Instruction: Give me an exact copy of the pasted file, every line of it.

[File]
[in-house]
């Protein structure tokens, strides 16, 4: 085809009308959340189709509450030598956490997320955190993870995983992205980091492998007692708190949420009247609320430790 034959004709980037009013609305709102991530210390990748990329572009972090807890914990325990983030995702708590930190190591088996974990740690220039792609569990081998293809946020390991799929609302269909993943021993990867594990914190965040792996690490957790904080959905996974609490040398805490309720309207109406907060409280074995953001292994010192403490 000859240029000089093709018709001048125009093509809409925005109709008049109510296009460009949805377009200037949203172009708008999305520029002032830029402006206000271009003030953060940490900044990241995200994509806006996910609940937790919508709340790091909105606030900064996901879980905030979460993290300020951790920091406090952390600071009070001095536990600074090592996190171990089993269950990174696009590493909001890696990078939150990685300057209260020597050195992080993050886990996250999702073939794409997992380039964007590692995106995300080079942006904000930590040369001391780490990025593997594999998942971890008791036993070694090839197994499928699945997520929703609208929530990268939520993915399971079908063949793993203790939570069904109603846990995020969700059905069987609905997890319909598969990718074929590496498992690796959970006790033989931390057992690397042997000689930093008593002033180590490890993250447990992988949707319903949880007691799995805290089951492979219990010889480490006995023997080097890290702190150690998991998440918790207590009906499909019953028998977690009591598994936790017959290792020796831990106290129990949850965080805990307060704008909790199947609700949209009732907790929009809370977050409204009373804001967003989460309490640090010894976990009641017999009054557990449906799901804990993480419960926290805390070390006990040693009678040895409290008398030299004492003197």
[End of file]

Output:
[in-house]
């Protein structure tokens, strides 16, 4: 085809009308959340189709509450030598956490997320955190993870995983992205980091492998007692708190949420009247609320430790 034959004709980037009013609305709102991530210390990748990329572009972090807890914990325990983030995702708590930190190591088996974990740690220039792609569990081998293809946020390991799929609302269909993943021993990867594990914190965040792996690490957790904080959905996974609490040398805490309720309207109406907060409280074995953001292994010192403490 000859240029000089093709018709001048125009093509809409925005109709008049109510296009460009949805377009200037949203172009708008999305520029002032830029402006206000271009003030953060940490900044990241995200994509806006996910609940937790919508709340790091909105606030900064996901879980905030979460993290300020951790920091406090952390600071009070001095536990600074090592996190171990089993269950990174696009590493909001890696990078939150990685300057209260020597050195992080993050886990996250999702073939794409997992380039964007590692995106995300080079942006904000930590040369001391780490990025593997594999998942971890008791036993070694090839197994499928699945997520929703609208929530990268939520993915399971079908063949793993203790939570069904109603846990995020969700059905069987609905997890319909598969990718074929590496498992690796959970006790033989931390057992690397042997000689930093008593002033180590490890993250447990992988949707319903949880007691799995805290089951492979219990010889480490006995023997080097890290702190150690998991998440918790207590009906499909019953028998977690009591598994936790017959290792020796831990106290129990949850965080805990307060704008909790199947609700949209009732907790929009809370977050409204009373804001967003989460309490640090010894976990009641017999009054557990449906799901804990993480419960926290805390070390006990040693009678040895409290008398030299004492003197």